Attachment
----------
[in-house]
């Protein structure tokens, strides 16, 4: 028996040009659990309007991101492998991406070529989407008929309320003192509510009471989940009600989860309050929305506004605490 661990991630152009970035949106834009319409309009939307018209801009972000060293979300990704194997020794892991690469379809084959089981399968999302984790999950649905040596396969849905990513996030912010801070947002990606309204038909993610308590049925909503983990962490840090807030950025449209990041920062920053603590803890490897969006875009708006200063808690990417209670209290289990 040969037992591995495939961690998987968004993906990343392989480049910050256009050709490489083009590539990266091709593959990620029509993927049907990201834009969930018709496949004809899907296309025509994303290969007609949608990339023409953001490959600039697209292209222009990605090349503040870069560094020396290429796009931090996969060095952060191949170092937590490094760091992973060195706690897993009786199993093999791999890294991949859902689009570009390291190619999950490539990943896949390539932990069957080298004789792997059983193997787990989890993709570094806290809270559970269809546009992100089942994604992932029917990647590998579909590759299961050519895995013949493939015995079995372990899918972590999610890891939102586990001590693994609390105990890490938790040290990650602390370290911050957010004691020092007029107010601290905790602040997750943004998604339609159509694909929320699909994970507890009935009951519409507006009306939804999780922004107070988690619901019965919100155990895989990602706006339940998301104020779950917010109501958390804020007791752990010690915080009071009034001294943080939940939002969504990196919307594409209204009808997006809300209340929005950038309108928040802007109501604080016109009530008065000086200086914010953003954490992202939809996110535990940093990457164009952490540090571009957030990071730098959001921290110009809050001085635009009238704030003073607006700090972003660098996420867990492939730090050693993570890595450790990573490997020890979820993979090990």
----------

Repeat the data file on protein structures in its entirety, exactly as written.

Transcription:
[in-house]
């Protein structure tokens, strides 16, 4: 028996040009659990309007991101492998991406070529989407008929309320003192509510009471989940009600989860309050929305506004605490 661990991630152009970035949106834009319409309009939307018209801009972000060293979300990704194997020794892991690469379809084959089981399968999302984790999950649905040596396969849905990513996030912010801070947002990606309204038909993610308590049925909503983990962490840090807030950025449209990041920062920053603590803890490897969006875009708006200063808690990417209670209290289990 040969037992591995495939961690998987968004993906990343392989480049910050256009050709490489083009590539990266091709593959990620029509993927049907990201834009969930018709496949004809899907296309025509994303290969007609949608990339023409953001490959600039697209292209222009990605090349503040870069560094020396290429796009931090996969060095952060191949170092937590490094760091992973060195706690897993009786199993093999791999890294991949859902689009570009390291190619999950490539990943896949390539932990069957080298004789792997059983193997787990989890993709570094806290809270559970269809546009992100089942994604992932029917990647590998579909590759299961050519895995013949493939015995079995372990899918972590999610890891939102586990001590693994609390105990890490938790040290990650602390370290911050957010004691020092007029107010601290905790602040997750943004998604339609159509694909929320699909994970507890009935009951519409507006009306939804999780922004107070988690619901019965919100155990895989990602706006339940998301104020779950917010109501958390804020007791752990010690915080009071009034001294943080939940939002969504990196919307594409209204009808997006809300209340929005950038309108928040802007109501604080016109009530008065000086200086914010953003954490992202939809996110535990940093990457164009952490540090571009957030990071730098959001921290110009809050001085635009009238704030003073607006700090972003660098996420867990492939730090050693993570890595450790990573490997020890979820993979090990």